Dog the Bounty Hunter Reveals Exact Details of Wife Beth Chapman's Colorado Memorial

Duane "Dog" Chapman has revealed the exact details of his wife Beth Chapman's Colorado memorial service. Beth passed away last week, after a lengthy battle with throat cancer. She was 51 years old at the time of her death.

Taking to Twitter, the Dog the Bounty Hunter star shared that a service honoring Beth's memory will take place in Aurora, on July 13.

Furthermore, the service will be held at the Heritage Christian Center and appears to be open to the public so that fans of the last reality TV star can attend.

Following Beth's passing, Dog spoke to local news media in Hawaii and explained what happened the day she had to be rushed to the hospital after after suffering a choking emergency.

"When she had an attack I didn't know anything to do but to say 'in Jesus' name' and hold her and when I said 'in Jesus' name' she said, 'Say it again, say it more,' " he recounted. "And then she told the girls and everybody, with her mouth — she came out of it a couple times — 'I love you' and 'Are you guys all okay? Don't worry,' but she never accepted it."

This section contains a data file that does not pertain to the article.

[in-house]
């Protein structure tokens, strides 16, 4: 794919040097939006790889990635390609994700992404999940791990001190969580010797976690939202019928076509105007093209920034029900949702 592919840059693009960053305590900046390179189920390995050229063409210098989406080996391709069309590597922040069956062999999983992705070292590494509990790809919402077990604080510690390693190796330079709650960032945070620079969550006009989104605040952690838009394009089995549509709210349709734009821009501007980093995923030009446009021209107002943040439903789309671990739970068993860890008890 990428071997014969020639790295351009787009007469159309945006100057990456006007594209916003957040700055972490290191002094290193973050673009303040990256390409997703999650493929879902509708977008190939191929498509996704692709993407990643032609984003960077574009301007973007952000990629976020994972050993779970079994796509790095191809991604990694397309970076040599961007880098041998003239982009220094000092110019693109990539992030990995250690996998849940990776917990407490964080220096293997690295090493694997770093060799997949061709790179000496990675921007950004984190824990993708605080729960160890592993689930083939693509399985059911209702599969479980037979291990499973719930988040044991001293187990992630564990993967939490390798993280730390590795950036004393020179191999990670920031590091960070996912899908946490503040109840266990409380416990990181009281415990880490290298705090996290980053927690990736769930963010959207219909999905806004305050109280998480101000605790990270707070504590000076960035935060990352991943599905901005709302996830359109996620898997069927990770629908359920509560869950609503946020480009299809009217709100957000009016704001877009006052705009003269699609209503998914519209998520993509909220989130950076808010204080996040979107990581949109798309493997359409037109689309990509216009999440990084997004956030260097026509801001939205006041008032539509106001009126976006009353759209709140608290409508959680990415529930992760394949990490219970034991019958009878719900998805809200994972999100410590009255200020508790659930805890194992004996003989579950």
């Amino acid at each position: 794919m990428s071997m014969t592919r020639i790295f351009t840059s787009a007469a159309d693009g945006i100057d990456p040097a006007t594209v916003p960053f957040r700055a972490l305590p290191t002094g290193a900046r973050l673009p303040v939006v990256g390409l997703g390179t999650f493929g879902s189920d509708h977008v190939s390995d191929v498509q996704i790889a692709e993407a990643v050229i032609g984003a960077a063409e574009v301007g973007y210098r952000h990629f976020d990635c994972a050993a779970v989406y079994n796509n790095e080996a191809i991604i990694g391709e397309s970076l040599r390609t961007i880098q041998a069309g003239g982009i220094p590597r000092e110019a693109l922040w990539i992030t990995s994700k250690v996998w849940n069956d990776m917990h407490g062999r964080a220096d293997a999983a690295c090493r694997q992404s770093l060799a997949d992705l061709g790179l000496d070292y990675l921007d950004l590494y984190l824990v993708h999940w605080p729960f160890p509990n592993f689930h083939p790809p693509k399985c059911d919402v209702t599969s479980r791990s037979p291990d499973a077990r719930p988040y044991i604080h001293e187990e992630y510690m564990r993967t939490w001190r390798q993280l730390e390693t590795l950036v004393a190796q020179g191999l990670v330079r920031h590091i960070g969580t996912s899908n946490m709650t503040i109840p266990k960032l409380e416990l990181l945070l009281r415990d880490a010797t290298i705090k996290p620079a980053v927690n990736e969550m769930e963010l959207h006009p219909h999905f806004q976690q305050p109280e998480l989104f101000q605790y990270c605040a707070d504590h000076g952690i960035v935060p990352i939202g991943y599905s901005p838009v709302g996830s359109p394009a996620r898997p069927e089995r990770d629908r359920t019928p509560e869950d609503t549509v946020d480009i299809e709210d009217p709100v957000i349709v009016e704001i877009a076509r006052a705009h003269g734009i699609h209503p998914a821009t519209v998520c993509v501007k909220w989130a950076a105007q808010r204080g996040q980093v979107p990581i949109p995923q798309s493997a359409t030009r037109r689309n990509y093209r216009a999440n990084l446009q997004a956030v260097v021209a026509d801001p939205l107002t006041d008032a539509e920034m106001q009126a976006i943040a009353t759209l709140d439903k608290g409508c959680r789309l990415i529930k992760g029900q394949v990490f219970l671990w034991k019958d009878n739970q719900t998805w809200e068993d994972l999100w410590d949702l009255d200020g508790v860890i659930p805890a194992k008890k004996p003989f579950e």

The Dog's Most Wanted star then went on to remember his wife in happy ways, joking, "Beth was somewhat of a control person — not from the grave but from heaven. I'm sure she's still controlling me and I've got notes in my pillowcases, on my sink, in my shaving thing. She's still telling me what to wear."

"She did it her way. There's some things that they predicted that the doctors ended up saying, 'We've never, ever, seen anything like this,'" he continued. "Her way was to live. She wanted to live so bad and she fought so long, and the reason she fought, she liked life but she wanted to show people how to beat it and what to do when it got her."


"One of the last things she said [was] 'It's a test of my faith,'" Dog added. "She had faith and that was it. There's things you go through when you're dying, like steps like you do when you lose someone, right? You get mad at them, and then you go through all these steps."

"Well, the last step when you're dying is to accept it," he concluded. "And she said to me the other day, 'Honey, that last step, I ain't taking…' So go Bethy."